cial register of the French capital. Just
Issued, cantains the names of 1500
Parisians killed on the battlefield up
to February 25, 1915. Included in this
number are the names of 20 generals.
667 other officers. 14 priests and 193
titled members of the aristocracy.
The register also gives in a separate
list the names of 200 society people
in the Tout Paris of last year who
are now classed as "undesirable."
This list includes Germans, Austrians
BRIBE BEFORE FOES
Russians Invited to De-
sert for 10 Roubles.
FALSE NEWS IS EXCHANGED
Children Are Bearers to Pro
tect Prospective Traitors.
CZAR USES COLD AS ALLY
With Defeat of Napoleon in Mind,
All Windows Are Broken When
Town Is evacuated Captives
Suspected of Contentment.
BT JAMES O'DOXSELL BENNETT.
(By cable to the Chicago Tribune. Copy
right. 1915, by tho Tribune. Published by
MLAWA, Russia, March 12. In a field
a few miles east of this little Polish
Russian town is an altogether excep
Early In the morning, say once or
twice a week, it produces leaves of
news. These leaves are really produced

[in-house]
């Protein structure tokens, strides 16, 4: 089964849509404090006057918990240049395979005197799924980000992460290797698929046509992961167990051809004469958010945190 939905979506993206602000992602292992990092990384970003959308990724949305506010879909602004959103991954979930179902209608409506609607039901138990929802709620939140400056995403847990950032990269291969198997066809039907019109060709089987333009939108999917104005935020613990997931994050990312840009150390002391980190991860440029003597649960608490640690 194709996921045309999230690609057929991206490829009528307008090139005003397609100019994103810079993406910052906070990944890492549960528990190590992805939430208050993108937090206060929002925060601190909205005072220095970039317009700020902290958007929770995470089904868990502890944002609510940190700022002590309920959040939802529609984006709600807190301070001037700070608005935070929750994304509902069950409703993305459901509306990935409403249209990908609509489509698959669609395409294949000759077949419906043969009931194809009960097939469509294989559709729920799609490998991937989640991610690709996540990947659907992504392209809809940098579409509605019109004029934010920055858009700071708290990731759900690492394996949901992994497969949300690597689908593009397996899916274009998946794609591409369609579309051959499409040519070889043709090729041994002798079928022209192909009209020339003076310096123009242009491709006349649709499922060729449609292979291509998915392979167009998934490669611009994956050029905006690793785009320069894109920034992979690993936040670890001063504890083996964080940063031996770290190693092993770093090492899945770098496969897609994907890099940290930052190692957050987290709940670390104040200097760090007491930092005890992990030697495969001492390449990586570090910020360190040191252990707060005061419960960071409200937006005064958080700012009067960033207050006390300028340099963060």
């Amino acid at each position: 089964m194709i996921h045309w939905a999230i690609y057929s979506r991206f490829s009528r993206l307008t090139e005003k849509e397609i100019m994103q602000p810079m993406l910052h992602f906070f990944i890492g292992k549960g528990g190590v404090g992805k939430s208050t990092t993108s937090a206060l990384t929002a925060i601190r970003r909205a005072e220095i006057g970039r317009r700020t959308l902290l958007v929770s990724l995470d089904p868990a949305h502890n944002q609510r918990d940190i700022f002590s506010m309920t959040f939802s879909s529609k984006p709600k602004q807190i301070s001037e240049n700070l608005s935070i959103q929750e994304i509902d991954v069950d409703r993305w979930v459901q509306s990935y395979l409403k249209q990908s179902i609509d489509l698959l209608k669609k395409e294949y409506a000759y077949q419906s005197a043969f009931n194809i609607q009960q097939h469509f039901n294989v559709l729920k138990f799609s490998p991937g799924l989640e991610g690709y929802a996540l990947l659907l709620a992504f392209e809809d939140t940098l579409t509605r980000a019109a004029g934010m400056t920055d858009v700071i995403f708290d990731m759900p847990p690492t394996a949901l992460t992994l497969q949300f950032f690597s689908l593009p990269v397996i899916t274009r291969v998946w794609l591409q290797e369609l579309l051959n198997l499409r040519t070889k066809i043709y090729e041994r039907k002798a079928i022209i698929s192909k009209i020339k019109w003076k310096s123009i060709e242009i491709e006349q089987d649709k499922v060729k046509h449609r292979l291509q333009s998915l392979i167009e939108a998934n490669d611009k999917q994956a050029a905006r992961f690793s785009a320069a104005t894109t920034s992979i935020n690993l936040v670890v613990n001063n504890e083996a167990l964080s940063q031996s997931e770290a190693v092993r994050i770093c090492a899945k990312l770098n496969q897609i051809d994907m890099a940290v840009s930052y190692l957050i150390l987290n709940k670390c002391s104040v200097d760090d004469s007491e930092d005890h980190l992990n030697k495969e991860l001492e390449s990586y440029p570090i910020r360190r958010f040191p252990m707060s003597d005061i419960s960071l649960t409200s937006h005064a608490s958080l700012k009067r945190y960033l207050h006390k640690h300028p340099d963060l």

In the night and are Inscribed with
German words by Russian hands.
Some call it "The Letter Tree of
No Russian in the trenches near by
shoots at the German soldier who
comes to pluck the leaves.
IVewa Is Not Reliable.
Not much store is set on the authen
ticity of the news gathered from this
tree. But as indicating a state of mind
the leaves have their value and no
German General in this zone of opera
tions is above being interested in them.
So at dinner once or twice a week
you are likely to hear a staff officer
say to his commander, "Something new
from the letter tree today, Herr Gen
eral." "So!" says the General, and listens
not at all superciliously when a copy
of the news letter is read to him.
Bribe Offered RuoMlnns.
Most of the letters from the tree are
Russian answers to German letters.
The German letters may have been
dropped from aeroplanes or sent to the
Russian trenches a day or two before
by children. A specimen of these reads
"Come over to us. The Czar does not
want war. Only Nicholas Nicholavietch.
So if you would best serve your Czar
come to us and end this war. Bring
your rifle. Ten rubles we give you for
it and 100 rubles for a machine gun.
By the way, do you know that the Ger
mans are In Warsaw? Come over to us
and be well treated!"
I heard a story to the effect that
Russian prisoners said that soldiers
who picked up these letters were shot
by order of their officers. I don't be
lieve it. Anyway, a German did tell
me that sometimes the letters were
sent over to the Russian lines and de-
(Voneluried on Page Column 1.)
v t i-"! ( -r
J SSNNSN. W ITM E S S STAM O
INDEX OF TODAY'S NEWS
YESTERDAY'S Maximum temperature, 8.t
degree; minimum. S7.G degrees.
TODAY'S Unsettled and thretenins;, prob
ably without rain; westerly win da
Seven million Poles, 2.000,000 of whom are
Jews, are in dire need of food. Pare 2.
Renewed vigor is noted in battle In Car
pathians. Page 3.